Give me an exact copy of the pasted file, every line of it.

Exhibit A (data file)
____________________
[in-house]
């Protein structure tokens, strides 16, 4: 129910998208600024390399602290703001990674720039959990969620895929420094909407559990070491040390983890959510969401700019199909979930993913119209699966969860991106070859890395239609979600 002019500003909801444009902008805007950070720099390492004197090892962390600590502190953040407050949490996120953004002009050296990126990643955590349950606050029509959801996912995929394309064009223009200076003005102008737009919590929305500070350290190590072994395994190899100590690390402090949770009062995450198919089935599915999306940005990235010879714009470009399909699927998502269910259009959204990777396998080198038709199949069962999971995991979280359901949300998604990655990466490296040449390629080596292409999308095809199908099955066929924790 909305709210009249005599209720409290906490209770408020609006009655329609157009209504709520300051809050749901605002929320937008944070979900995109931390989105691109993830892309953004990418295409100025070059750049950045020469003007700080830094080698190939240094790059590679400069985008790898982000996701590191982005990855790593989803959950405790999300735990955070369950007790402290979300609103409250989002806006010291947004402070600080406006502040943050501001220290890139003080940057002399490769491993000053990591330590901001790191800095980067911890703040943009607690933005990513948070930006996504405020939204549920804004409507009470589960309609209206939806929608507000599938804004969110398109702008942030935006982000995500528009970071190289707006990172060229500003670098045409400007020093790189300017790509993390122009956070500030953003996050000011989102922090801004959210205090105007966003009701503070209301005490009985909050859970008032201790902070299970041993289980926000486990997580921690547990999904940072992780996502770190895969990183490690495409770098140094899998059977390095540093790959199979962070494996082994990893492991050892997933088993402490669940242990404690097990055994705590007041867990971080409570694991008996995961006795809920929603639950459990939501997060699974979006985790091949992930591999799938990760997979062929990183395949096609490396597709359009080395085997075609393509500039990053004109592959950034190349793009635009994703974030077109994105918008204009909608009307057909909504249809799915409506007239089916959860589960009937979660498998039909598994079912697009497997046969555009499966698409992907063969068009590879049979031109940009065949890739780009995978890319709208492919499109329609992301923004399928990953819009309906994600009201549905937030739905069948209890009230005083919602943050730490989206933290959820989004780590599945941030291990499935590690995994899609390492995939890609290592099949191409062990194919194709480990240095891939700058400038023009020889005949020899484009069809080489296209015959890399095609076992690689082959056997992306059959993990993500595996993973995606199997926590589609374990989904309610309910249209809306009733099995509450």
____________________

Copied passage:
[in-house]
């Protein structure tokens, strides 16, 4: 129910998208600024390399602290703001990674720039959990969620895929420094909407559990070491040390983890959510969401700019199909979930993913119209699966969860991106070859890395239609979600 002019500003909801444009902008805007950070720099390492004197090892962390600590502190953040407050949490996120953004002009050296990126990643955590349950606050029509959801996912995929394309064009223009200076003005102008737009919590929305500070350290190590072994395994190899100590690390402090949770009062995450198919089935599915999306940005990235010879714009470009399909699927998502269910259009959204990777396998080198038709199949069962999971995991979280359901949300998604990655990466490296040449390629080596292409999308095809199908099955066929924790 909305709210009249005599209720409290906490209770408020609006009655329609157009209504709520300051809050749901605002929320937008944070979900995109931390989105691109993830892309953004990418295409100025070059750049950045020469003007700080830094080698190939240094790059590679400069985008790898982000996701590191982005990855790593989803959950405790999300735990955070369950007790402290979300609103409250989002806006010291947004402070600080406006502040943050501001220290890139003080940057002399490769491993000053990591330590901001790191800095980067911890703040943009607690933005990513948070930006996504405020939204549920804004409507009470589960309609209206939806929608507000599938804004969110398109702008942030935006982000995500528009970071190289707006990172060229500003670098045409400007020093790189300017790509993390122009956070500030953003996050000011989102922090801004959210205090105007966003009701503070209301005490009985909050859970008032201790902070299970041993289980926000486990997580921690547990999904940072992780996502770190895969990183490690495409770098140094899998059977390095540093790959199979962070494996082994990893492991050892997933088993402490669940242990404690097990055994705590007041867990971080409570694991008996995961006795809920929603639950459990939501997060699974979006985790091949992930591999799938990760997979062929990183395949096609490396597709359009080395085997075609393509500039990053004109592959950034190349793009635009994703974030077109994105918008204009909608009307057909909504249809799915409506007239089916959860589960009937979660498998039909598994079912697009497997046969555009499966698409992907063969068009590879049979031109940009065949890739780009995978890319709208492919499109329609992301923004399928990953819009309906994600009201549905937030739905069948209890009230005083919602943050730490989206933290959820989004780590599945941030291990499935590690995994899609390492995939890609290592099949191409062990194919194709480990240095891939700058400038023009020889005949020899484009069809080489296209015959890399095609076992690689082959056997992306059959993990993500595996993973995606199997926590589609374990989904309610309910249209809306009733099995509450």